In the middle-third of the 20th century, when forest fires were a greater threat to rural Maryland counties, Cecil had three forest fire spotter towers. Sitting on top of those tall structures, some 80 to 100-feet above the ground, observers kept a carefully watch out for wisps of smoke in the vast tracts of woodlands that covered the county.
From that high vantage point, the operators were able to provide a watchful eye, scanning the horizon for any sign of trouble. Working in conjunction with other fire towers, they could triangulate the location and dispatch forestry and fire companies to the spot where an incipient blaze had started. This early warning system was critical in the time when the county was less developed and notification of a fire in an undeveloped area might be delayed.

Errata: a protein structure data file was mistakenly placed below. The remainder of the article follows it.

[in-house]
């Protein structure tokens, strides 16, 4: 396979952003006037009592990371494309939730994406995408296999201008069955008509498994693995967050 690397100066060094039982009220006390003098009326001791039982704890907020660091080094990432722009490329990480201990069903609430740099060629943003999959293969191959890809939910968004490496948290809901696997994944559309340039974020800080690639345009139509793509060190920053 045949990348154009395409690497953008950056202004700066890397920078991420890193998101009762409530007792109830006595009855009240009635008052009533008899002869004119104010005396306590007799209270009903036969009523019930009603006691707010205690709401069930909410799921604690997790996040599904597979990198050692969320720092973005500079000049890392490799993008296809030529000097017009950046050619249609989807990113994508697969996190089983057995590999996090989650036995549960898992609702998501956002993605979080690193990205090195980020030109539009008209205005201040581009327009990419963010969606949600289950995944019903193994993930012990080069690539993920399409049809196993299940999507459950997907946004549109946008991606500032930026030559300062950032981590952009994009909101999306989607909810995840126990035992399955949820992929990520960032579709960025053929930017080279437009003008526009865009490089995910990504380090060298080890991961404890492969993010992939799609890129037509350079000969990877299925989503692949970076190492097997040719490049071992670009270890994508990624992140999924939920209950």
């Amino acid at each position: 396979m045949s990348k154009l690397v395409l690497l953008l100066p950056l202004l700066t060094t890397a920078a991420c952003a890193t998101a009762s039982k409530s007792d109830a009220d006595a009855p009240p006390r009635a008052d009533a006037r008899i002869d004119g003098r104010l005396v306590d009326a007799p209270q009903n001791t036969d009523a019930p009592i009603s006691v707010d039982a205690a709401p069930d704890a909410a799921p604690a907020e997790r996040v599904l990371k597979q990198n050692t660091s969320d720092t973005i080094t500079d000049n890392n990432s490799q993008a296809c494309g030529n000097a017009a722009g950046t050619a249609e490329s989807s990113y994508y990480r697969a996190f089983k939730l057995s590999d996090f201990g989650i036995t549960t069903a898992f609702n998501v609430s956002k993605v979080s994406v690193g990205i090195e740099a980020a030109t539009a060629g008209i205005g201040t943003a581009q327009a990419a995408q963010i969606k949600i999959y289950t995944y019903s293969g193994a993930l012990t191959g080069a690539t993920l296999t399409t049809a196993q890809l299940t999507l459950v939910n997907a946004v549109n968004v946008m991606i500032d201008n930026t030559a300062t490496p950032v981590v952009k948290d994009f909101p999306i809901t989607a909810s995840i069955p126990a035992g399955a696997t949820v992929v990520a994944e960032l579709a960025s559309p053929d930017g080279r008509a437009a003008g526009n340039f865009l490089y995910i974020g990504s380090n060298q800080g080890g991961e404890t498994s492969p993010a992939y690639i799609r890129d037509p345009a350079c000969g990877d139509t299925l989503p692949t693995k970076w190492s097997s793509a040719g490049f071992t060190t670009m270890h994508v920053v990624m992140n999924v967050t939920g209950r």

Two of those structures were erected in the 1930s as part of the Roosevelt Administration program to provide relief from the Great Depression. A WPA (Works Progress Administration) publication noted that the erection of three structures were authorized. Woodlawn and Pleasant Hill (Egg Hill) opened in 1935. Black Hill apparently came a little later, in the 1940s.
During World War II, the lookouts also doubled as posts for identification of airplanes. By the late 1960s, the importance of these protective measures for early warning was declining, though seasonal staffing continued into the 1970s. At some point in recent decades the State stopped operating the towers as they had become obsolete due to the diminished value as an early warning system.